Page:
Pakistan battters ready to take revenge from England in 4th IT20 today
Naseem Shah expected to return for hosts; Tom Helm or Olly Stone likely to replace Mark Wood
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Pitch and conditions
Evening conditions have cooled down slightly in Karachi, though it remains fairly humid. A fresh pitch will be used for this game.
Naseem Shah might return as Pakistan look to level the series, while the middle order could face a reshuffle as the hosts search for their best combination. Shadab will be expected to come in at some stage, and, if available, would slot straight in for Qadir.
Pakistan (probable): 1 Babar Azam (capt) 2 Mohammad Rizwan/Mohammad Haris (wk) 3 Haider Ali 4 Shan Masood 5 Iftikhar Ahmed 6 Khushdil Shah/Asif Ali 7 Mohammad Nawaz 8 Shadab Khan/Usman Qadir 9 Mohammad Hasnain 10 Naseem Shah 11 Haris Rauf
England didn't train on Saturday and would be expected to make a couple of changes for the fourth T20I. Mark Wood will likely be rested after his explosive burst on Friday, with Tom Helm or Olly Stone the likeliest replacements. Hales may also return despite Jacks' impressive debut. David Willey might come in if Sam Curran gets a rest.
England: 1 Phil Salt (wk), 2 Alex Hales/Will Jacks, 3 Dawid Malan, 4 Ben Duckett, 5 Harry Brook, 6 Moeen Ali (capt), 7 Sam Curran/David Willey, 8 Liam Dawson 9 Reece Topley, 10 Adil Rashid, 11 Olly Stone
Stats and trivia
Babar is 97 away from 3,000 T20I career runs. Only four batters - Rohit Sharma, Virat Kohli, Martin Guptill and Paul Stirling have reached that mark.
Malan hasn't enjoyed playing against Pakistan. In nine T20Is, he averages 18.87 against them, down from a career average of 37.05, and strikes at 106.33, while his career strike rate is 137.61.
Olly Stone set for T20I debut in fourth match against Pakistan
Olly Stone looks set to make his T20I debut for England in the fourth game against Pakistan on Sunday night in Karachi. Stone, 28, has won three Test caps and four in ODIs, and is expected complete his set as England look to take a 3-1 lead to Lahore.
He would be England's third T20I debutant on this tour after Luke Wood and Will Jacks. Jordan Cox and Tom Helm are the other uncapped players in the 20-man squad.
Stone has not played professional cricket since July due to a finger injury but has been bowling with good pace in the nets since arriving in Pakistan. He had also impressed in the T20 Blast this summer, taking 13 wickets in ten appearances.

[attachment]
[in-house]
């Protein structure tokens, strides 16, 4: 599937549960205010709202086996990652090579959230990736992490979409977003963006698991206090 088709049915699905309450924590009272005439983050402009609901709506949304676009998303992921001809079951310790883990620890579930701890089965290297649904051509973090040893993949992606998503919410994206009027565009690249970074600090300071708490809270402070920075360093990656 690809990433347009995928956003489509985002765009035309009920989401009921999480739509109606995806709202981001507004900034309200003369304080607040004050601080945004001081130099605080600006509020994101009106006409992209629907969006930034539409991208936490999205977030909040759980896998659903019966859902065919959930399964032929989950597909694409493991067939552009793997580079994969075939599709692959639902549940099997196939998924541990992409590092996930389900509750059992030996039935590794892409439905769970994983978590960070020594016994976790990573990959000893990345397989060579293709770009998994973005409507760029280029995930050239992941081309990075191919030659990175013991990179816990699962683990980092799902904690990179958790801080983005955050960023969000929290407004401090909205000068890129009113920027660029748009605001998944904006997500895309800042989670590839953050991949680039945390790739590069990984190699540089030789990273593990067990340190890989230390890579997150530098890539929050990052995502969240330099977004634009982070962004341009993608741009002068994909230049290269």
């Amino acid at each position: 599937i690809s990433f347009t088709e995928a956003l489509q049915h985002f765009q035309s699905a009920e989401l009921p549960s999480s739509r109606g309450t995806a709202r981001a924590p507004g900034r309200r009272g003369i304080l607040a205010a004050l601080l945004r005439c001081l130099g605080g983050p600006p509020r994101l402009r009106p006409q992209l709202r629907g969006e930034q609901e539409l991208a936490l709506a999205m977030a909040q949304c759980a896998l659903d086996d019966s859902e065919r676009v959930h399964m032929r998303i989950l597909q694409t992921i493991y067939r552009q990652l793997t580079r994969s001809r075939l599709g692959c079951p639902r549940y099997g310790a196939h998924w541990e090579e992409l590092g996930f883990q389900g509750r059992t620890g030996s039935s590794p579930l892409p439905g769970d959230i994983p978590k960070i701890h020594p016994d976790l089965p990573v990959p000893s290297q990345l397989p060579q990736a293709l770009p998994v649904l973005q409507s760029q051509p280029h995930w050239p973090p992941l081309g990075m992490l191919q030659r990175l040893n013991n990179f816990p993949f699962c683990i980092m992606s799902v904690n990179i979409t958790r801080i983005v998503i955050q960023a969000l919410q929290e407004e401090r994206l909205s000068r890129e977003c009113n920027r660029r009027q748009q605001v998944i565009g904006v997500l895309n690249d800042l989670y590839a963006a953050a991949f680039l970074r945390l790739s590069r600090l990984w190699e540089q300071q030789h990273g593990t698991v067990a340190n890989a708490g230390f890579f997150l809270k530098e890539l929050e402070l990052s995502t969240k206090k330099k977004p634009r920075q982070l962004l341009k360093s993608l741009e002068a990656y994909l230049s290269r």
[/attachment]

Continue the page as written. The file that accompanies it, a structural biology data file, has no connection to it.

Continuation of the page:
The skiddy pitches that England have encountered at Karachi's National Stadium should suit his bowling, as he is also one of the few bowlers to have dismissed Harry Brook on this tour, knocking back his off stump in one of England's first net sessions.
Stone would be a like-for-like replacement for Mark Wood, who is due to play once in Karachi and twice in Lahore on this tour as England look to manage his return from an elbow injury. Wood admitted to feeling "rank" after taking 3 for 24 in the third T20I on Thursday, his first professional appearance since March.
"Having that long lay-off all summer, last night I felt really tired after four overs," he said. "It's probably about peaking in Australia [during the T20 World Cup], and not blowing a gasket now and being niggly or not at my best then."
Mark Wood: 'I was trying to bowl fast, it could have gone either way'
If you ever need a reminder of Pakistan's fast-bowling culture, a quick glance at the honours board of five-wicket hauls in ODIs at Karachi's National Stadium provides it. The first three names engraved read as follows: Waqar Younis, Wasim Akram, Shoaib Akhtar.
Mark Wood's name is not on that list just yet but his first outing in Pakistan was enough to set tongues wagging in the way those greats used to, as he nudged 156kph (97mph) on the broadcasters' speed gun. Waqar and Wasim were close at hand, waxing lyrical on commentary about his express pace.
"They are guys I grew up watching," Wood said. "I look up to them a bit so if they give you any praise, you know you must be doing something right. I value their opinion. It seems like this country produces a lot of fast bowlers and when you look at the pitches, their skill level has to be really high to get wickets and they've got that deadly pace as well. They have a mystery about them that makes them deadly."
Wood spent the first two games of the series on the sidelines as England take a cautious approach to his comeback from double elbow surgery, but found himself studying Pakistan's modern-day crop of fast bowlers in a bid to pick up some insight into how to bowl on the low, skiddy surfaces that have been served up.